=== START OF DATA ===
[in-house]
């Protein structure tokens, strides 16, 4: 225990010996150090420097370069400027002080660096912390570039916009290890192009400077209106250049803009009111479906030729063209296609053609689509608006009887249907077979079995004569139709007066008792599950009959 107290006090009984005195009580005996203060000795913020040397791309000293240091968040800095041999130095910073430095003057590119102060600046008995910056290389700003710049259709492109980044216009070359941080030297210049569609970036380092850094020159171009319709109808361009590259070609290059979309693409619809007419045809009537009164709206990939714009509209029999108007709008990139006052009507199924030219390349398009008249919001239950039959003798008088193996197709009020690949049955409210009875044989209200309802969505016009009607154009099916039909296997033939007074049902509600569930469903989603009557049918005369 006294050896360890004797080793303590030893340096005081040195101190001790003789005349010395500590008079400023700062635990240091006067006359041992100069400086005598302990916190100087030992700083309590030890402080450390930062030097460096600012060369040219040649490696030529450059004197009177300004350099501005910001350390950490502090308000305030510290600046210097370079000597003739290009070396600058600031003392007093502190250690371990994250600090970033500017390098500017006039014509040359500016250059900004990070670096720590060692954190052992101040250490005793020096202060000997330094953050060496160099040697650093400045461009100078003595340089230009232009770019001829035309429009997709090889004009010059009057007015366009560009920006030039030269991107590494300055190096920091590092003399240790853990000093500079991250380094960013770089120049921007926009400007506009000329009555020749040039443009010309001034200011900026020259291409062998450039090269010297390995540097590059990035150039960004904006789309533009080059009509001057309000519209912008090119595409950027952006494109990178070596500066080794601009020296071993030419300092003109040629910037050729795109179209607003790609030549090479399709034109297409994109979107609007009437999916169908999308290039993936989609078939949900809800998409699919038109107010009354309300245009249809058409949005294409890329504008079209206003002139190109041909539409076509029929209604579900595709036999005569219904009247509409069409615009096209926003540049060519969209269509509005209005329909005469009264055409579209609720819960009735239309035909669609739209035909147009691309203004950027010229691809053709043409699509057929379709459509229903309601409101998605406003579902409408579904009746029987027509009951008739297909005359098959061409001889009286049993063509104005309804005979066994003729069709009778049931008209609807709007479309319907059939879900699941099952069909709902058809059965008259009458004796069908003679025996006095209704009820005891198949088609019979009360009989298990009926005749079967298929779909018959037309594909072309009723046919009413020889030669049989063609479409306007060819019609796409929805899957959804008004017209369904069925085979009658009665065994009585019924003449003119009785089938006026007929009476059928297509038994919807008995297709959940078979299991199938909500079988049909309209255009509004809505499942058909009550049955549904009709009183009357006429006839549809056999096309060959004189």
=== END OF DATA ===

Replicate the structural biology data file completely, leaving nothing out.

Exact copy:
[in-house]
């Protein structure tokens, strides 16, 4: 225990010996150090420097370069400027002080660096912390570039916009290890192009400077209106250049803009009111479906030729063209296609053609689509608006009887249907077979079995004569139709007066008792599950009959 107290006090009984005195009580005996203060000795913020040397791309000293240091968040800095041999130095910073430095003057590119102060600046008995910056290389700003710049259709492109980044216009070359941080030297210049569609970036380092850094020159171009319709109808361009590259070609290059979309693409619809007419045809009537009164709206990939714009509209029999108007709008990139006052009507199924030219390349398009008249919001239950039959003798008088193996197709009020690949049955409210009875044989209200309802969505016009009607154009099916039909296997033939007074049902509600569930469903989603009557049918005369 006294050896360890004797080793303590030893340096005081040195101190001790003789005349010395500590008079400023700062635990240091006067006359041992100069400086005598302990916190100087030992700083309590030890402080450390930062030097460096600012060369040219040649490696030529450059004197009177300004350099501005910001350390950490502090308000305030510290600046210097370079000597003739290009070396600058600031003392007093502190250690371990994250600090970033500017390098500017006039014509040359500016250059900004990070670096720590060692954190052992101040250490005793020096202060000997330094953050060496160099040697650093400045461009100078003595340089230009232009770019001829035309429009997709090889004009010059009057007015366009560009920006030039030269991107590494300055190096920091590092003399240790853990000093500079991250380094960013770089120049921007926009400007506009000329009555020749040039443009010309001034200011900026020259291409062998450039090269010297390995540097590059990035150039960004904006789309533009080059009509001057309000519209912008090119595409950027952006494109990178070596500066080794601009020296071993030419300092003109040629910037050729795109179209607003790609030549090479399709034109297409994109979107609007009437999916169908999308290039993936989609078939949900809800998409699919038109107010009354309300245009249809058409949005294409890329504008079209206003002139190109041909539409076509029929209604579900595709036999005569219904009247509409069409615009096209926003540049060519969209269509509005209005329909005469009264055409579209609720819960009735239309035909669609739209035909147009691309203004950027010229691809053709043409699509057929379709459509229903309601409101998605406003579902409408579904009746029987027509009951008739297909005359098959061409001889009286049993063509104005309804005979066994003729069709009778049931008209609807709007479309319907059939879900699941099952069909709902058809059965008259009458004796069908003679025996006095209704009820005891198949088609019979009360009989298990009926005749079967298929779909018959037309594909072309009723046919009413020889030669049989063609479409306007060819019609796409929805899957959804008004017209369904069925085979009658009665065994009585019924003449003119009785089938006026007929009476059928297509038994919807008995297709959940078979299991199938909500079988049909309209255009509004809505499942058909009550049955549904009709009183009357006429006839549809056999096309060959004189």